Effects of continuing or stopping exposure to risk factors on natural history of laryngeal precancerous lesions

G. Succo, G. Valente, F. Riva, P. Gabriele, C. F. Gervasio, M. Airoldi, R. Ragona, G. Cortesina, A. Sartorisi

Research output: Contribution to journalArticlepeer-review


Background. The process of laryngeal carcinogenesis often develops through quite slow steps (precancerous lesions) and is influenced by various risk factors, the most important being tobacco smoke and alcohol consumption. Methods. In this study (including 216 men) we wanted to investigate wether continuing or stopping exposure to tobacco smoke and alcohol consumption would modify the natural history of such lesions in patients not treated other than by decortication of the true vocal cords for precancerous lesions, classified in accordance with the scale recommended by Hellquist: class 1 (mild dysplasia), class 2 (moderate dysplasia), class 3 (severe dysplasia - carcinoma in situ). Results. In all 3 classes; the differences of clinical evolution between patients who stopped exposure to such risk factors after first decortication and patients who did not stop, was statistically significant with no evidence of disease at 60 months in 90.3% and 47.3% of cases respectively Conclusions. We have noted a statistically significant correlation between exposition to smoking plus alcohol and class of dysplasia and between class of dysplasia and risk of recurrence and progression into invasive carcinoma.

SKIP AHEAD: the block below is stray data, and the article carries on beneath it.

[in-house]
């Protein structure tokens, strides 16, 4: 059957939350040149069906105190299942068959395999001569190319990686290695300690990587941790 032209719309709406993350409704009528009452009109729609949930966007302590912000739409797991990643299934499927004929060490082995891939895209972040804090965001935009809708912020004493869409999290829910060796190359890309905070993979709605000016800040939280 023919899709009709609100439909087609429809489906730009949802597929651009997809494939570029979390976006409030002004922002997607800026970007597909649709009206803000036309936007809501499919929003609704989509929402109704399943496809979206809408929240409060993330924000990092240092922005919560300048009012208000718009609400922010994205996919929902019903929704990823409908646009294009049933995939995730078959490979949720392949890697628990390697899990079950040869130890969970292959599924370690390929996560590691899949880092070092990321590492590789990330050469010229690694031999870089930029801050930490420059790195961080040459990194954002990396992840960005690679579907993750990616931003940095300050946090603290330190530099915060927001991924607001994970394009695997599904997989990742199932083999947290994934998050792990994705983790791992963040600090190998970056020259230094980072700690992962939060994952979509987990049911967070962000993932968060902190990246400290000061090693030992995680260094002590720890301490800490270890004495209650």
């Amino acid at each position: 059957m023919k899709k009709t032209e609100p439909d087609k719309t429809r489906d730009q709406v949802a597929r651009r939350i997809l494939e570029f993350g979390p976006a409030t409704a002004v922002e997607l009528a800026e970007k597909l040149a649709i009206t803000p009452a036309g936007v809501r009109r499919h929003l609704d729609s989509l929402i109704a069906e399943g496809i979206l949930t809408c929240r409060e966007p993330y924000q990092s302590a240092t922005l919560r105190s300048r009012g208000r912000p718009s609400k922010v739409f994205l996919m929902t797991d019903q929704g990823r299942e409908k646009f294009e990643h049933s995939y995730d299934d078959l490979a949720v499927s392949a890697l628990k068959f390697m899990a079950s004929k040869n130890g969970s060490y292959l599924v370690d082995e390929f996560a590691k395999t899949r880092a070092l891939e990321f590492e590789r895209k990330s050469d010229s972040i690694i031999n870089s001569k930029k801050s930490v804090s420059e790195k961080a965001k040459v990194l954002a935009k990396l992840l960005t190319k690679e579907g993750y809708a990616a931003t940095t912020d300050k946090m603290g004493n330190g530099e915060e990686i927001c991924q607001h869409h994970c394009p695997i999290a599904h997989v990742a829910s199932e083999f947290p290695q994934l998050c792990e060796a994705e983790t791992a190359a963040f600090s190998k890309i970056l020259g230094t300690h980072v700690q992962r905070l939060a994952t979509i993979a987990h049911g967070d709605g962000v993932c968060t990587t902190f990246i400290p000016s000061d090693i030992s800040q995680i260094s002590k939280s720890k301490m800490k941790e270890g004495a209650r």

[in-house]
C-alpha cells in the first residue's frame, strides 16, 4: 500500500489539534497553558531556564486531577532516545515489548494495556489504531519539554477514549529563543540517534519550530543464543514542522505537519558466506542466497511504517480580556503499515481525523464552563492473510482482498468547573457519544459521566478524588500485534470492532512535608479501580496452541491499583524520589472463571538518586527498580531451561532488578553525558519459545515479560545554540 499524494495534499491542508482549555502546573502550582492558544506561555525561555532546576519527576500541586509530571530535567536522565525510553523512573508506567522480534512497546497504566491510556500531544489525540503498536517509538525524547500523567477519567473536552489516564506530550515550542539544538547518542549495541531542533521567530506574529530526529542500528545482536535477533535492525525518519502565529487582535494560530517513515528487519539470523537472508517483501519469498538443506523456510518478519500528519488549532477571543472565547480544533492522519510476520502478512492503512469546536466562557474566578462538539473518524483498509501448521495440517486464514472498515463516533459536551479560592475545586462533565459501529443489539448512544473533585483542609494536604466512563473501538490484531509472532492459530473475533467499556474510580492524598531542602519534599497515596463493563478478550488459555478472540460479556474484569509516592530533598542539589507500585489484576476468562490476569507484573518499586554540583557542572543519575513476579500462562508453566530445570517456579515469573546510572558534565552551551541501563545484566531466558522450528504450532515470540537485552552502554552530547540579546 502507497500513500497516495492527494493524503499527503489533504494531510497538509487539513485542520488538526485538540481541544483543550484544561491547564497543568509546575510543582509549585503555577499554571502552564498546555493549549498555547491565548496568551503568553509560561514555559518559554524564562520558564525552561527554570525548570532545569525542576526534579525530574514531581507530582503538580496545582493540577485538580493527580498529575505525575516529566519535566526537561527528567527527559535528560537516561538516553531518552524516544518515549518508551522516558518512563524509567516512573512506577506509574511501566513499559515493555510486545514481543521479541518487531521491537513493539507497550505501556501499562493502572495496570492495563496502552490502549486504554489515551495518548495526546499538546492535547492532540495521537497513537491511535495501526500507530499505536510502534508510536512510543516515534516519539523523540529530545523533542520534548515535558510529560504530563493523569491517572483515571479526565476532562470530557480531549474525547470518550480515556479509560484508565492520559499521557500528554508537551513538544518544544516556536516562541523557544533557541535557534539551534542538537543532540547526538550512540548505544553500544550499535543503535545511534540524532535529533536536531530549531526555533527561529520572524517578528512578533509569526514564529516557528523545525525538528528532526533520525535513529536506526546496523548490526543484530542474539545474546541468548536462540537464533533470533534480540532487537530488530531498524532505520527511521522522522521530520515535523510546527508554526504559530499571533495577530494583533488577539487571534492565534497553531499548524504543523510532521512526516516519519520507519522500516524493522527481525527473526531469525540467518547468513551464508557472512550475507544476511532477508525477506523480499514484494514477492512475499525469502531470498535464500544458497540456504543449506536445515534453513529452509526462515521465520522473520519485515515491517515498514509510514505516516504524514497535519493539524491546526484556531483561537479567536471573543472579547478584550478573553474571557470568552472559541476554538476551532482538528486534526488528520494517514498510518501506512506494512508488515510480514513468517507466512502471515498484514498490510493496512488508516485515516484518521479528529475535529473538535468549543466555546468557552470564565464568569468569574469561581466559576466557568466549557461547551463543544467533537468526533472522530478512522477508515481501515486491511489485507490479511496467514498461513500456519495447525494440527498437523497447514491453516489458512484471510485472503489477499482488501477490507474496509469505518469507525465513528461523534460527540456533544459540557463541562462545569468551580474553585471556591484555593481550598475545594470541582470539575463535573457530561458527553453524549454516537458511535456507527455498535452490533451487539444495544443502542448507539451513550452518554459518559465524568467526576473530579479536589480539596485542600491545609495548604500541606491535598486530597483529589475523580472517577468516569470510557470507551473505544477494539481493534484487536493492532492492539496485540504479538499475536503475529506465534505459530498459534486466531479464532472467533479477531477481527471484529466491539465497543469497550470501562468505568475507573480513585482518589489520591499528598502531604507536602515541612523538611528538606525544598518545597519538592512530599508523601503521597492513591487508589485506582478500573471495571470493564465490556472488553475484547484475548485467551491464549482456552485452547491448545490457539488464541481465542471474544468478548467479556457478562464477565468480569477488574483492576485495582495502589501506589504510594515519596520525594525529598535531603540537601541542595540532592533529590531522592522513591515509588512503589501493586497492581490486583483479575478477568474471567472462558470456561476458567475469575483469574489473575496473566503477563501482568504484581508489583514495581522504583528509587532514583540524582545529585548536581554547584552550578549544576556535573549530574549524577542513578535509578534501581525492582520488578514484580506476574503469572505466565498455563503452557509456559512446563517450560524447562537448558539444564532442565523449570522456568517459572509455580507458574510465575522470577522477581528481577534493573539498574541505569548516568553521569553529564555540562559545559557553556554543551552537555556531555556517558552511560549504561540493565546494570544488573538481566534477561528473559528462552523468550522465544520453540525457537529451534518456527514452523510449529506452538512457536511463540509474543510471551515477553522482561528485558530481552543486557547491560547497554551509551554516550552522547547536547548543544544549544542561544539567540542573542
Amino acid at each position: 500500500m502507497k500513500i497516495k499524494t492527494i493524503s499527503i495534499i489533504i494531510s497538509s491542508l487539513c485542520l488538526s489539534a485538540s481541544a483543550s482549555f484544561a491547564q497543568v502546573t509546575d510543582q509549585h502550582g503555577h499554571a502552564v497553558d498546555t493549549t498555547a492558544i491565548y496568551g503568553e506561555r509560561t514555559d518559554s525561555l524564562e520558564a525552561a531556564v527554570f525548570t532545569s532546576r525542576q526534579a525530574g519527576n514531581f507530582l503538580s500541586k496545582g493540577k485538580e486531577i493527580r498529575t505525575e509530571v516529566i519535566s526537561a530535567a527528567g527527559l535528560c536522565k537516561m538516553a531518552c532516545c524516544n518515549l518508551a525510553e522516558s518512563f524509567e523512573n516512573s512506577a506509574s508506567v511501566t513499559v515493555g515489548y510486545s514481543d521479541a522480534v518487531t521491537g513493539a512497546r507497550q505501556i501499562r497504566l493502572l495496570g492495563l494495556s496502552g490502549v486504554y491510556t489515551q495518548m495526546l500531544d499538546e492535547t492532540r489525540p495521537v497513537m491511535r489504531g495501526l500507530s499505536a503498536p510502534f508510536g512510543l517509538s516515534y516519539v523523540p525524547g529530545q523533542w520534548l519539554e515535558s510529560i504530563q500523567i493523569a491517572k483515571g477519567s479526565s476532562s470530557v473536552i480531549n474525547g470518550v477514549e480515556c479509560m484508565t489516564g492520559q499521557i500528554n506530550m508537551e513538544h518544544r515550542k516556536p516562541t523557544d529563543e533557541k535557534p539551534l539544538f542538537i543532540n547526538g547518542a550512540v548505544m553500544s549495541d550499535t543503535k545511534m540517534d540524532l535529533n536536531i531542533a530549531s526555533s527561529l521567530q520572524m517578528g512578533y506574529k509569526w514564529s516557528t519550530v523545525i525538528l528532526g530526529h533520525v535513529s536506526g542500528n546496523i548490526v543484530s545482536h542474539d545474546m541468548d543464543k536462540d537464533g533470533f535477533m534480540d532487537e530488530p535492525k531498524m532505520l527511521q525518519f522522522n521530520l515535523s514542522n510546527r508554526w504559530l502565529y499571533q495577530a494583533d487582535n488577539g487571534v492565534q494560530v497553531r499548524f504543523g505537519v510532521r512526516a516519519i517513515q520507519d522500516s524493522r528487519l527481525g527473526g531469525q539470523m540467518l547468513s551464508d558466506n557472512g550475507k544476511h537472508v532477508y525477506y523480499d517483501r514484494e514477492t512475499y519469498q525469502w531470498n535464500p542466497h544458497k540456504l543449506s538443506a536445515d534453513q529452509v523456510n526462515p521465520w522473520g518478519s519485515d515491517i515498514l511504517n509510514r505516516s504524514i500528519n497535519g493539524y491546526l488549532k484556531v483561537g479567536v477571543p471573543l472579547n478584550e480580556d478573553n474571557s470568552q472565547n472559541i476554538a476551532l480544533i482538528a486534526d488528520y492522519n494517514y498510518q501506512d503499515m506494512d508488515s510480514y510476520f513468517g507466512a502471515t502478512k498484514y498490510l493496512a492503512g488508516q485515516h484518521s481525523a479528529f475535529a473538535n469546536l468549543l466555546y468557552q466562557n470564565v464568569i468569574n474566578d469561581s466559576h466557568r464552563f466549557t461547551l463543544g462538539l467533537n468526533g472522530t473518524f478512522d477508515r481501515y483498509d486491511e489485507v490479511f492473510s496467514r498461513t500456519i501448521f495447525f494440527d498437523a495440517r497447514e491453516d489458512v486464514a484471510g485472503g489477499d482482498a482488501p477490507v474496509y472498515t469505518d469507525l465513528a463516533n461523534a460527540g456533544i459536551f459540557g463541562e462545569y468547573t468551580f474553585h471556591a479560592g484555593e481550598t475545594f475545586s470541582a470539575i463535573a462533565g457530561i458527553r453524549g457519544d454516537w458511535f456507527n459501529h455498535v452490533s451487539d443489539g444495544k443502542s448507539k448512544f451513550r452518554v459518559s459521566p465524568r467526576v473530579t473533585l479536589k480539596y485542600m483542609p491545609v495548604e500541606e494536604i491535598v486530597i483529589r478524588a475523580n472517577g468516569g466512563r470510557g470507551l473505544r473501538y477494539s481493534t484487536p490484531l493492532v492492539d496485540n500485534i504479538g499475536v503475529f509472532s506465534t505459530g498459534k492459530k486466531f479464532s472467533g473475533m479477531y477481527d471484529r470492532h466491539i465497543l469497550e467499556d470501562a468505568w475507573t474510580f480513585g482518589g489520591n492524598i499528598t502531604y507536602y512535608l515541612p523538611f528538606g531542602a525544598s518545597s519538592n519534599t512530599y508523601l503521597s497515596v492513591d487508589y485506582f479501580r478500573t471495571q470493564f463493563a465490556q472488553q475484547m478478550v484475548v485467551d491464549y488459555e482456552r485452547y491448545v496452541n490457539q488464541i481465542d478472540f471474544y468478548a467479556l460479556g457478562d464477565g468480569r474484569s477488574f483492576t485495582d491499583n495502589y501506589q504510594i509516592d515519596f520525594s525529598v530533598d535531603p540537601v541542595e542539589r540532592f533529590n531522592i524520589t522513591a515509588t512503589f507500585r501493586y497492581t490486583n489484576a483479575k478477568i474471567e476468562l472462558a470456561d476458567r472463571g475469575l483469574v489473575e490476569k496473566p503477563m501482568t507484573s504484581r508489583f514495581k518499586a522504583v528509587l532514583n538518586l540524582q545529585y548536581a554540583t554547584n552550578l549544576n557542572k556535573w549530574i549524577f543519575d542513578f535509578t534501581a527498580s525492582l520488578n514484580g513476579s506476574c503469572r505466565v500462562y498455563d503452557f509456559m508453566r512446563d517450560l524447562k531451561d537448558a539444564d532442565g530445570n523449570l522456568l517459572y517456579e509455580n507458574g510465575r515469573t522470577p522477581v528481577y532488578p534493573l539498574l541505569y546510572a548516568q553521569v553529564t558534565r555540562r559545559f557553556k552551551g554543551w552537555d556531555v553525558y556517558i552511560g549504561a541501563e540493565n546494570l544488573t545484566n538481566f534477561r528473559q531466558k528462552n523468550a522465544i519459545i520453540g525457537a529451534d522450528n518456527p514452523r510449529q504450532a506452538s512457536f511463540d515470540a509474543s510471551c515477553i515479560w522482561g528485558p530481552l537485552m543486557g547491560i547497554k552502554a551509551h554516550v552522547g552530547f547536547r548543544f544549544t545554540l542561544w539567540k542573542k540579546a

Original languageEnglish
Pages (from-to)20-24
Number of pages5
JournalCancer Journal (United States)
Issue number1
Publication statusPublished - 1994


  • alcohol consumption
  • epidemiology
  • laryngeal cancer
  • laryngeal precancerous lesion
  • prevention
  • risk factors
  • tobacco smoke

ASJC Scopus subject areas

  • Cancer Research
  • Oncology


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